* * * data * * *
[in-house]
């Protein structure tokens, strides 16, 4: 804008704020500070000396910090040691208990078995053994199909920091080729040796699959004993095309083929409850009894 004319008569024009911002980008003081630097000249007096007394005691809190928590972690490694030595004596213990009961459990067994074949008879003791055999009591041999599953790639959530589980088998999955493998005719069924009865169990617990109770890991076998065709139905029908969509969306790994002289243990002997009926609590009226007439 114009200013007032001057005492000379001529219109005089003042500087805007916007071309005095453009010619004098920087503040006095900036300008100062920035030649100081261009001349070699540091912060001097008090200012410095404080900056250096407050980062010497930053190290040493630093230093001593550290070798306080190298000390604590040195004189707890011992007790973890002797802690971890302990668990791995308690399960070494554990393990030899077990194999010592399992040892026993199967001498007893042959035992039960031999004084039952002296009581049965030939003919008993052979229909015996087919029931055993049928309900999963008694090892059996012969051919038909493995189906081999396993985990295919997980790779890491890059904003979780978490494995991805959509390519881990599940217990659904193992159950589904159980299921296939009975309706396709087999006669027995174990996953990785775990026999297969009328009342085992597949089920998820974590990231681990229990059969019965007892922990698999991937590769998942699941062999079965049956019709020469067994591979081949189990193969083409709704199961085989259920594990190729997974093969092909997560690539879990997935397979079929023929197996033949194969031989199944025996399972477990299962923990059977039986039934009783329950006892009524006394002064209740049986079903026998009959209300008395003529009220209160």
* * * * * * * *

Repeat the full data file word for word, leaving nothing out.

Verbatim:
[in-house]
């Protein structure tokens, strides 16, 4: 804008704020500070000396910090040691208990078995053994199909920091080729040796699959004993095309083929409850009894 004319008569024009911002980008003081630097000249007096007394005691809190928590972690490694030595004596213990009961459990067994074949008879003791055999009591041999599953790639959530589980088998999955493998005719069924009865169990617990109770890991076998065709139905029908969509969306790994002289243990002997009926609590009226007439 114009200013007032001057005492000379001529219109005089003042500087805007916007071309005095453009010619004098920087503040006095900036300008100062920035030649100081261009001349070699540091912060001097008090200012410095404080900056250096407050980062010497930053190290040493630093230093001593550290070798306080190298000390604590040195004189707890011992007790973890002797802690971890302990668990791995308690399960070494554990393990030899077990194999010592399992040892026993199967001498007893042959035992039960031999004084039952002296009581049965030939003919008993052979229909015996087919029931055993049928309900999963008694090892059996012969051919038909493995189906081999396993985990295919997980790779890491890059904003979780978490494995991805959509390519881990599940217990659904193992159950589904159980299921296939009975309706396709087999006669027995174990996953990785775990026999297969009328009342085992597949089920998820974590990231681990229990059969019965007892922990698999991937590769998942699941062999079965049956019709020469067994591979081949189990193969083409709704199961085989259920594990190729997974093969092909997560690539879990997935397979079929023929197996033949194969031989199944025996399972477990299962923990059977039986039934009783329950006892009524006394002064209740049986079903026998009959209300008395003529009220209160």